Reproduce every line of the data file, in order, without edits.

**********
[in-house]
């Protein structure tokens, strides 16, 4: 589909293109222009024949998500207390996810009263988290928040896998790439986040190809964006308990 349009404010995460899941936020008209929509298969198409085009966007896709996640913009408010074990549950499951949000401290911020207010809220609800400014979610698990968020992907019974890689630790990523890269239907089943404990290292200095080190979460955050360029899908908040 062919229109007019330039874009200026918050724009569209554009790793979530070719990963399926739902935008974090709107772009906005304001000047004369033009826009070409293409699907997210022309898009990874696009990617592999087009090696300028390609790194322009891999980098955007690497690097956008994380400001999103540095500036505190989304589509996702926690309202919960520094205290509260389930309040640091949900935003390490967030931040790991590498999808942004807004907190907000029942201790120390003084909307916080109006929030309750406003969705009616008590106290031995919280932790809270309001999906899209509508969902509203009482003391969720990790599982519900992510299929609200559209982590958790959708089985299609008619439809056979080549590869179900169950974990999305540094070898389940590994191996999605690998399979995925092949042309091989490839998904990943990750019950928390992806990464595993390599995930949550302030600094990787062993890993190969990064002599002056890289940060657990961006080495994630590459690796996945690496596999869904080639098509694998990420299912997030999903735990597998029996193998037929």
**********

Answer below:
[in-house]
């Protein structure tokens, strides 16, 4: 589909293109222009024949998500207390996810009263988290928040896998790439986040190809964006308990 349009404010995460899941936020008209929509298969198409085009966007896709996640913009408010074990549950499951949000401290911020207010809220609800400014979610698990968020992907019974890689630790990523890269239907089943404990290292200095080190979460955050360029899908908040 062919229109007019330039874009200026918050724009569209554009790793979530070719990963399926739902935008974090709107772009906005304001000047004369033009826009070409293409699907997210022309898009990874696009990617592999087009090696300028390609790194322009891999980098955007690497690097956008994380400001999103540095500036505190989304589509996702926690309202919960520094205290509260389930309040640091949900935003390490967030931040790991590498999808942004807004907190907000029942201790120390003084909307916080109006929030309750406003969705009616008590106290031995919280932790809270309001999906899209509508969902509203009482003391969720990790599982519900992510299929609200559209982590958790959708089985299609008619439809056979080549590869179900169950974990999305540094070898389940590994191996999605690998399979995925092949042309091989490839998904990943990750019950928390992806990464595993390599995930949550302030600094990787062993890993190969990064002599002056890289940060657990961006080495994630590459690796996945690496596999869904080639098509694998990420299912997030999903735990597998029996193998037929």